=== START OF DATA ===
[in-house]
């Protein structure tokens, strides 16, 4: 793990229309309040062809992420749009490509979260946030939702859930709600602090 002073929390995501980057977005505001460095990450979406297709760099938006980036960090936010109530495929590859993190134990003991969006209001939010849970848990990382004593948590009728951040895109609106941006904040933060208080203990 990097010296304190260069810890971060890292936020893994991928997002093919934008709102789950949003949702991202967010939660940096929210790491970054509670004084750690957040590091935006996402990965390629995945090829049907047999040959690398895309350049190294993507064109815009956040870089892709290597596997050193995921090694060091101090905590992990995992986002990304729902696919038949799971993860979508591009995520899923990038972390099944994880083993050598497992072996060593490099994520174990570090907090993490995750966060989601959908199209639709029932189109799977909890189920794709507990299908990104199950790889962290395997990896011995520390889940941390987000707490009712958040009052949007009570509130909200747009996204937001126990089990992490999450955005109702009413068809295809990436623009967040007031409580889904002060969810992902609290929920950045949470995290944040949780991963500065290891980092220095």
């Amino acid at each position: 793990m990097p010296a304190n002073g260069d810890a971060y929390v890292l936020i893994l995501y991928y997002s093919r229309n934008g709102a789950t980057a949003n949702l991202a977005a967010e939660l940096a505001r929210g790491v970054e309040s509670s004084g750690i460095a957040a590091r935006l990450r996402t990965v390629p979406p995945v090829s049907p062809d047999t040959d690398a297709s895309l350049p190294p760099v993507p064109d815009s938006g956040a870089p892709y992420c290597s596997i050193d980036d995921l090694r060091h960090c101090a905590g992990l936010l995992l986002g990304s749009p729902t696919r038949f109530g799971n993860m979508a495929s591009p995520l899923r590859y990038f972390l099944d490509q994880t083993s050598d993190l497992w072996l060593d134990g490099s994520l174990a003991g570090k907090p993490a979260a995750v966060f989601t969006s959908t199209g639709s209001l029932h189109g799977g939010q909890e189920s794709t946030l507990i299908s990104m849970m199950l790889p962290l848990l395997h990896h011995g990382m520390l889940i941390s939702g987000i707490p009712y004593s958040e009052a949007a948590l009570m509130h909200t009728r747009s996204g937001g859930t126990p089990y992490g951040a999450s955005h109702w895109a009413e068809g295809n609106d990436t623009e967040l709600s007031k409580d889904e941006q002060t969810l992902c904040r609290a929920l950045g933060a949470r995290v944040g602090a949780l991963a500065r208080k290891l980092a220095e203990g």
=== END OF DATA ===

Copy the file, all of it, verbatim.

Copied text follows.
[in-house]
């Protein structure tokens, strides 16, 4: 793990229309309040062809992420749009490509979260946030939702859930709600602090 002073929390995501980057977005505001460095990450979406297709760099938006980036960090936010109530495929590859993190134990003991969006209001939010849970848990990382004593948590009728951040895109609106941006904040933060208080203990 990097010296304190260069810890971060890292936020893994991928997002093919934008709102789950949003949702991202967010939660940096929210790491970054509670004084750690957040590091935006996402990965390629995945090829049907047999040959690398895309350049190294993507064109815009956040870089892709290597596997050193995921090694060091101090905590992990995992986002990304729902696919038949799971993860979508591009995520899923990038972390099944994880083993050598497992072996060593490099994520174990570090907090993490995750966060989601959908199209639709029932189109799977909890189920794709507990299908990104199950790889962290395997990896011995520390889940941390987000707490009712958040009052949007009570509130909200747009996204937001126990089990992490999450955005109702009413068809295809990436623009967040007031409580889904002060969810992902609290929920950045949470995290944040949780991963500065290891980092220095």
């Amino acid at each position: 793990m990097p010296a304190n002073g260069d810890a971060y929390v890292l936020i893994l995501y991928y997002s093919r229309n934008g709102a789950t980057a949003n949702l991202a977005a967010e939660l940096a505001r929210g790491v970054e309040s509670s004084g750690i460095a957040a590091r935006l990450r996402t990965v390629p979406p995945v090829s049907p062809d047999t040959d690398a297709s895309l350049p190294p760099v993507p064109d815009s938006g956040a870089p892709y992420c290597s596997i050193d980036d995921l090694r060091h960090c101090a905590g992990l936010l995992l986002g990304s749009p729902t696919r038949f109530g799971n993860m979508a495929s591009p995520l899923r590859y990038f972390l099944d490509q994880t083993s050598d993190l497992w072996l060593d134990g490099s994520l174990a003991g570090k907090p993490a979260a995750v966060f989601t969006s959908t199209g639709s209001l029932h189109g799977g939010q909890e189920s794709t946030l507990i299908s990104m849970m199950l790889p962290l848990l395997h990896h011995g990382m520390l889940i941390s939702g987000i707490p009712y004593s958040e009052a949007a948590l009570m509130h909200t009728r747009s996204g937001g859930t126990p089990y992490g951040a999450s955005h109702w895109a009413e068809g295809n609106d990436t623009e967040l709600s007031k409580d889904e941006q002060t969810l992902c904040r609290a929920l950045g933060a949470r995290v944040g602090a949780l991963a500065r208080k290891l980092a220095e203990g």